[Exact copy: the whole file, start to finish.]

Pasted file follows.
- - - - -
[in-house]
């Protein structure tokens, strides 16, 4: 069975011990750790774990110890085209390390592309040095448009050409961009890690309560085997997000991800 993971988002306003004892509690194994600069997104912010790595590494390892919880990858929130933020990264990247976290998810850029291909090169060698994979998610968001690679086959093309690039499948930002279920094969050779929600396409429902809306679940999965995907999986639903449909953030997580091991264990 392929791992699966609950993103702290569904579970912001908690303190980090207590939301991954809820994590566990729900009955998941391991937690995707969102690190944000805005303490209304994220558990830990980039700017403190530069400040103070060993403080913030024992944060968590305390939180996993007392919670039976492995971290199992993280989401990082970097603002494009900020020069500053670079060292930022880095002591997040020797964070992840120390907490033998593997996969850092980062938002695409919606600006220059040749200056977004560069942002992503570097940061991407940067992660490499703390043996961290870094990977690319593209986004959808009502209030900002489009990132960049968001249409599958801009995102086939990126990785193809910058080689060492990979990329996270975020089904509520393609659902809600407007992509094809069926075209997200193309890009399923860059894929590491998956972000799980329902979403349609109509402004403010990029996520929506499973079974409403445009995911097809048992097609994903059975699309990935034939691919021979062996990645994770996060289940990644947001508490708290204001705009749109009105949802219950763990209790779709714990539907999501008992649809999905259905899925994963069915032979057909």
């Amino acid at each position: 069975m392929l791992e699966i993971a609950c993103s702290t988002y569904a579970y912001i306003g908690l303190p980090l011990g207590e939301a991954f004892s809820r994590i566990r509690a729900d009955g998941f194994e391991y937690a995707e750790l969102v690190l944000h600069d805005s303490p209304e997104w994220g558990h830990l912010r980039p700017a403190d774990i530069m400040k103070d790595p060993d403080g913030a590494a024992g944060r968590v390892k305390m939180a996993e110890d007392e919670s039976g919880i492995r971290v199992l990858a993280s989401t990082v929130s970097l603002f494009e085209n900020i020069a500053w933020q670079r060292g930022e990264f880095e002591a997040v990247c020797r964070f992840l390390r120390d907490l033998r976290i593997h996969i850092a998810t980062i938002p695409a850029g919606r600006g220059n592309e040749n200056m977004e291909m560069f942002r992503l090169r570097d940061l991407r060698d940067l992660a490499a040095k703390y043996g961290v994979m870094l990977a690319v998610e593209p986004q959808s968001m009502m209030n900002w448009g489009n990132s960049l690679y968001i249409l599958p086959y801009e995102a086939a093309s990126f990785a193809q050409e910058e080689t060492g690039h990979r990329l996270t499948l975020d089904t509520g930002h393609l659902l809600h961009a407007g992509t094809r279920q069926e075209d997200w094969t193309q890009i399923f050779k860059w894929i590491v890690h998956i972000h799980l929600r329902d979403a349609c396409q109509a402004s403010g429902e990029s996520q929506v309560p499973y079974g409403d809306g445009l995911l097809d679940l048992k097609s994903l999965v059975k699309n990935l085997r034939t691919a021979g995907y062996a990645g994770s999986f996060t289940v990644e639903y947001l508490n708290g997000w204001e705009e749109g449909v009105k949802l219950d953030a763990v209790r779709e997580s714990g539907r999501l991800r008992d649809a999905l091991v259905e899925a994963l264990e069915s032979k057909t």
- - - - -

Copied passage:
[in-house]
């Protein structure tokens, strides 16, 4: 069975011990750790774990110890085209390390592309040095448009050409961009890690309560085997997000991800 993971988002306003004892509690194994600069997104912010790595590494390892919880990858929130933020990264990247976290998810850029291909090169060698994979998610968001690679086959093309690039499948930002279920094969050779929600396409429902809306679940999965995907999986639903449909953030997580091991264990 392929791992699966609950993103702290569904579970912001908690303190980090207590939301991954809820994590566990729900009955998941391991937690995707969102690190944000805005303490209304994220558990830990980039700017403190530069400040103070060993403080913030024992944060968590305390939180996993007392919670039976492995971290199992993280989401990082970097603002494009900020020069500053670079060292930022880095002591997040020797964070992840120390907490033998593997996969850092980062938002695409919606600006220059040749200056977004560069942002992503570097940061991407940067992660490499703390043996961290870094990977690319593209986004959808009502209030900002489009990132960049968001249409599958801009995102086939990126990785193809910058080689060492990979990329996270975020089904509520393609659902809600407007992509094809069926075209997200193309890009399923860059894929590491998956972000799980329902979403349609109509402004403010990029996520929506499973079974409403445009995911097809048992097609994903059975699309990935034939691919021979062996990645994770996060289940990644947001508490708290204001705009749109009105949802219950763990209790779709714990539907999501008992649809999905259905899925994963069915032979057909």
């Amino acid at each position: 069975m392929l791992e699966i993971a609950c993103s702290t988002y569904a579970y912001i306003g908690l303190p980090l011990g207590e939301a991954f004892s809820r994590i566990r509690a729900d009955g998941f194994e391991y937690a995707e750790l969102v690190l944000h600069d805005s303490p209304e997104w994220g558990h830990l912010r980039p700017a403190d774990i530069m400040k103070d790595p060993d403080g913030a590494a024992g944060r968590v390892k305390m939180a996993e110890d007392e919670s039976g919880i492995r971290v199992l990858a993280s989401t990082v929130s970097l603002f494009e085209n900020i020069a500053w933020q670079r060292g930022e990264f880095e002591a997040v990247c020797r964070f992840l390390r120390d907490l033998r976290i593997h996969i850092a998810t980062i938002p695409a850029g919606r600006g220059n592309e040749n200056m977004e291909m560069f942002r992503l090169r570097d940061l991407r060698d940067l992660a490499a040095k703390y043996g961290v994979m870094l990977a690319v998610e593209p986004q959808s968001m009502m209030n900002w448009g489009n990132s960049l690679y968001i249409l599958p086959y801009e995102a086939a093309s990126f990785a193809q050409e910058e080689t060492g690039h990979r990329l996270t499948l975020d089904t509520g930002h393609l659902l809600h961009a407007g992509t094809r279920q069926e075209d997200w094969t193309q890009i399923f050779k860059w894929i590491v890690h998956i972000h799980l929600r329902d979403a349609c396409q109509a402004s403010g429902e990029s996520q929506v309560p499973y079974g409403d809306g445009l995911l097809d679940l048992k097609s994903l999965v059975k699309n990935l085997r034939t691919a021979g995907y062996a990645g994770s999986f996060t289940v990644e639903y947001l508490n708290g997000w204001e705009e749109g449909v009105k949802l219950d953030a763990v209790r779709e997580s714990g539907r999501l991800r008992d649809a999905l091991v259905e899925a994963l264990e069915s032979k057909t």